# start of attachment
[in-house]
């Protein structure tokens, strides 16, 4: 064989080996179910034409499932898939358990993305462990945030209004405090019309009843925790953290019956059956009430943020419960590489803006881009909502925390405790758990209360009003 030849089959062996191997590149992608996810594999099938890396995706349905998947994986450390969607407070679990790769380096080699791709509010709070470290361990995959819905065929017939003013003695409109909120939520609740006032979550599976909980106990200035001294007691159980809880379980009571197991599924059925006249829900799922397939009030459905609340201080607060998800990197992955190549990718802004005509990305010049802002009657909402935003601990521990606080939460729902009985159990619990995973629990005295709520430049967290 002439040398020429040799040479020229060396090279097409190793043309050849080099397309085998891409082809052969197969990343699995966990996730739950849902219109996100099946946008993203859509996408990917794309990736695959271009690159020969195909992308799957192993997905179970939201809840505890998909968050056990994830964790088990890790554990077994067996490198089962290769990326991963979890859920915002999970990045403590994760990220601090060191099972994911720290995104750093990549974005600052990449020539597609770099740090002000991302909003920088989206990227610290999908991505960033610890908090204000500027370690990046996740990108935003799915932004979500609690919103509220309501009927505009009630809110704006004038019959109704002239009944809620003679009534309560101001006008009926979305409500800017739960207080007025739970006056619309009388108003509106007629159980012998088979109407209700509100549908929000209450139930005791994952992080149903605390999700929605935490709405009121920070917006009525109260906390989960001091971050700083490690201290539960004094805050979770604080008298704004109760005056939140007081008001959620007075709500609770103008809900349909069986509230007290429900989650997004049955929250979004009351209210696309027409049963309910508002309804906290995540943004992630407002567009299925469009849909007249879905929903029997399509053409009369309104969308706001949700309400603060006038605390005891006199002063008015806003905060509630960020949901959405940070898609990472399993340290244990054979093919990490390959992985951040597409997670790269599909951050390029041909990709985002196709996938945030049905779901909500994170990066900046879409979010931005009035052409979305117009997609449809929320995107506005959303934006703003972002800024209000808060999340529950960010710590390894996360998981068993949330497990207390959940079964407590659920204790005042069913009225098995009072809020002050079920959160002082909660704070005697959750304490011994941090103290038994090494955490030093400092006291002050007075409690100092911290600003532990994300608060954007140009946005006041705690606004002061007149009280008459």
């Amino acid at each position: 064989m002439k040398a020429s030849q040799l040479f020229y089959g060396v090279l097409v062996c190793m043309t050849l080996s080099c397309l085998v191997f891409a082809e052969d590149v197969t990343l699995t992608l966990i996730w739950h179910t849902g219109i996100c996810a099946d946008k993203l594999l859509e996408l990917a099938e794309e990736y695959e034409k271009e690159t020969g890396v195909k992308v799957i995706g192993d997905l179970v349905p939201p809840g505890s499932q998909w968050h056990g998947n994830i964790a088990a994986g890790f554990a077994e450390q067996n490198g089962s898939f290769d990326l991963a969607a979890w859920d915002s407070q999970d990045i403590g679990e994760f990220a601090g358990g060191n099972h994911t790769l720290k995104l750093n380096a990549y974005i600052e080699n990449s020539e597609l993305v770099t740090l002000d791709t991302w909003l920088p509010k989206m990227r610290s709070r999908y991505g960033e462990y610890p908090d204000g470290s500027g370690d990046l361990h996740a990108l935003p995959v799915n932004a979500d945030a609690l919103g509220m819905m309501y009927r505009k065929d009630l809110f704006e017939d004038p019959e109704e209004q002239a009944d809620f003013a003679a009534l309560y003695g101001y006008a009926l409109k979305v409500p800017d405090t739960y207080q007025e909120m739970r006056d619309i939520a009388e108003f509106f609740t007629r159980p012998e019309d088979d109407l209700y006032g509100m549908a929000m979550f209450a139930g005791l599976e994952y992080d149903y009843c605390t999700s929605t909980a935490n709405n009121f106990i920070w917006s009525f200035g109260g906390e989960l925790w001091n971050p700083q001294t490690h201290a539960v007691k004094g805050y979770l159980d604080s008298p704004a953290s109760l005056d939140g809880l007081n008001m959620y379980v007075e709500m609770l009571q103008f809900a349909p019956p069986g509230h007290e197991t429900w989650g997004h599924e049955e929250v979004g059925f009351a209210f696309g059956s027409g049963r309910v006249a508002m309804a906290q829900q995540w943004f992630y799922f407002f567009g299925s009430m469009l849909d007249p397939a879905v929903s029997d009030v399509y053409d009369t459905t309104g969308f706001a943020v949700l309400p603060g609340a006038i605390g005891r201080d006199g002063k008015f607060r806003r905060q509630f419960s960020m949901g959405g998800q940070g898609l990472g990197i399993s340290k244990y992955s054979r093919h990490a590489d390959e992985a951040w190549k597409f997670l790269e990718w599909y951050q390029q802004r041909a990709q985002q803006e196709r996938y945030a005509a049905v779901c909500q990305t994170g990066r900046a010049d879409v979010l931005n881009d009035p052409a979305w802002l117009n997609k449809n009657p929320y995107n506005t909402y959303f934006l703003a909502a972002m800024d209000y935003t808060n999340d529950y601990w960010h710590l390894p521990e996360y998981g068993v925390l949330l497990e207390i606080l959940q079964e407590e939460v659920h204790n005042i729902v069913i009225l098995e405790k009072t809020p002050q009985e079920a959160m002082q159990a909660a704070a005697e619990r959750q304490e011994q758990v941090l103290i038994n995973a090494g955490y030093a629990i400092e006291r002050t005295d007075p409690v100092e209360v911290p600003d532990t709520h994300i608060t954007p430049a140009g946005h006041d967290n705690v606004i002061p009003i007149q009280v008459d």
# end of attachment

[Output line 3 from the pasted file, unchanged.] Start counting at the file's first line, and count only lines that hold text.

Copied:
């Amino acid at each position: 064989m002439k040398a020429s030849q040799l040479f020229y089959g060396v090279l097409v062996c190793m043309t050849l080996s080099c397309l085998v191997f891409a082809e052969d590149v197969t990343l699995t992608l966990i996730w739950h179910t849902g219109i996100c996810a099946d946008k993203l594999l859509e996408l990917a099938e794309e990736y695959e034409k271009e690159t020969g890396v195909k992308v799957i995706g192993d997905l179970v349905p939201p809840g505890s499932q998909w968050h056990g998947n994830i964790a088990a994986g890790f554990a077994e450390q067996n490198g089962s898939f290769d990326l991963a969607a979890w859920d915002s407070q999970d990045i403590g679990e994760f990220a601090g358990g060191n099972h994911t790769l720290k995104l750093n380096a990549y974005i600052e080699n990449s020539e597609l993305v770099t740090l002000d791709t991302w909003l920088p509010k989206m990227r610290s709070r999908y991505g960033e462990y610890p908090d204000g470290s500027g370690d990046l361990h996740a990108l935003p995959v799915n932004a979500d945030a609690l919103g509220m819905m309501y009927r505009k065929d009630l809110f704006e017939d004038p019959e109704e209004q002239a009944d809620f003013a003679a009534l309560y003695g101001y006008a009926l409109k979305v409500p800017d405090t739960y207080q007025e909120m739970r006056d619309i939520a009388e108003f509106f609740t007629r159980p012998e019309d088979d109407l209700y006032g509100m549908a929000m979550f209450a139930g005791l599976e994952y992080d149903y009843c605390t999700s929605t909980a935490n709405n009121f106990i920070w917006s009525f200035g109260g906390e989960l925790w001091n971050p700083q001294t490690h201290a539960v007691k004094g805050y979770l159980d604080s008298p704004a953290s109760l005056d939140g809880l007081n008001m959620y379980v007075e709500m609770l009571q103008f809900a349909p019956p069986g509230h007290e197991t429900w989650g997004h599924e049955e929250v979004g059925f009351a209210f696309g059956s027409g049963r309910v006249a508002m309804a906290q829900q995540w943004f992630y799922f407002f567009g299925s009430m469009l849909d007249p397939a879905v929903s029997d009030v399509y053409d009369t459905t309104g969308f706001a943020v949700l309400p603060g609340a006038i605390g005891r201080d006199g002063k008015f607060r806003r905060q509630f419960s960020m949901g959405g998800q940070g898609l990472g990197i399993s340290k244990y992955s054979r093919h990490a590489d390959e992985a951040w190549k597409f997670l790269e990718w599909y951050q390029q802004r041909a990709q985002q803006e196709r996938y945030a005509a049905v779901c909500q990305t994170g990066r900046a010049d879409v979010l931005n881009d009035p052409a979305w802002l117009n997609k449809n009657p929320y995107n506005t909402y959303f934006l703003a909502a972002m800024d209000y935003t808060n999340d529950y601990w960010h710590l390894p521990e996360y998981g068993v925390l949330l497990e207390i606080l959940q079964e407590e939460v659920h204790n005042i729902v069913i009225l098995e405790k009072t809020p002050q009985e079920a959160m002082q159990a909660a704070a005697e619990r959750q304490e011994q758990v941090l103290i038994n995973a090494g955490y030093a629990i400092e006291r002050t005295d007075p409690v100092e209360v911290p600003d532990t709520h994300i608060t954007p430049a140009g946005h006041d967290n705690v606004i002061p009003i007149q009280v008459d």